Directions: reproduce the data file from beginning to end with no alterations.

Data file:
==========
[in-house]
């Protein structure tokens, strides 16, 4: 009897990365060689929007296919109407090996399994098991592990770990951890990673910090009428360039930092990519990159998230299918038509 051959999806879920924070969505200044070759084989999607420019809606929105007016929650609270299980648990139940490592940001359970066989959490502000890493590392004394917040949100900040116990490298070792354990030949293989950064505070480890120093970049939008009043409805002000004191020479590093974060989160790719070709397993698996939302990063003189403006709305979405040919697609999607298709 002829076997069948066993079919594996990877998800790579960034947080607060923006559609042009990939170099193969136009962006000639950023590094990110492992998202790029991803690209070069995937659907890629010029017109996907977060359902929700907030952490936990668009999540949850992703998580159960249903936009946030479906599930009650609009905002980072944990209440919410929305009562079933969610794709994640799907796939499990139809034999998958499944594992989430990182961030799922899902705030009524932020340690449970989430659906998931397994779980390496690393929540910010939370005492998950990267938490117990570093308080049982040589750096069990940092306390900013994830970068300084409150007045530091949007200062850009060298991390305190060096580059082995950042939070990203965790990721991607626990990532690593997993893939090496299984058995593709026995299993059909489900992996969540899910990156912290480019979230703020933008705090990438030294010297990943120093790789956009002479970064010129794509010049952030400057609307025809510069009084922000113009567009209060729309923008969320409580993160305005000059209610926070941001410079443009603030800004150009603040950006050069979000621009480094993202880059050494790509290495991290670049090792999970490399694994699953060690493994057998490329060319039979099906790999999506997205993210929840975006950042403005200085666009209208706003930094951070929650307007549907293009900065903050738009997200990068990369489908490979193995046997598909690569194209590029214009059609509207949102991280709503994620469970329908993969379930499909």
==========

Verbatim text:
[in-house]
């Protein structure tokens, strides 16, 4: 009897990365060689929007296919109407090996399994098991592990770990951890990673910090009428360039930092990519990159998230299918038509 051959999806879920924070969505200044070759084989999607420019809606929105007016929650609270299980648990139940490592940001359970066989959490502000890493590392004394917040949100900040116990490298070792354990030949293989950064505070480890120093970049939008009043409805002000004191020479590093974060989160790719070709397993698996939302990063003189403006709305979405040919697609999607298709 002829076997069948066993079919594996990877998800790579960034947080607060923006559609042009990939170099193969136009962006000639950023590094990110492992998202790029991803690209070069995937659907890629010029017109996907977060359902929700907030952490936990668009999540949850992703998580159960249903936009946030479906599930009650609009905002980072944990209440919410929305009562079933969610794709994640799907796939499990139809034999998958499944594992989430990182961030799922899902705030009524932020340690449970989430659906998931397994779980390496690393929540910010939370005492998950990267938490117990570093308080049982040589750096069990940092306390900013994830970068300084409150007045530091949007200062850009060298991390305190060096580059082995950042939070990203965790990721991607626990990532690593997993893939090496299984058995593709026995299993059909489900992996969540899910990156912290480019979230703020933008705090990438030294010297990943120093790789956009002479970064010129794509010049952030400057609307025809510069009084922000113009567009209060729309923008969320409580993160305005000059209610926070941001410079443009603030800004150009603040950006050069979000621009480094993202880059050494790509290495991290670049090792999970490399694994699953060690493994057998490329060319039979099906790999999506997205993210929840975006950042403005200085666009209208706003930094951070929650307007549907293009900065903050738009997200990068990369489908490979193995046997598909690569194209590029214009059609509207949102991280709503994620469970329908993969379930499909």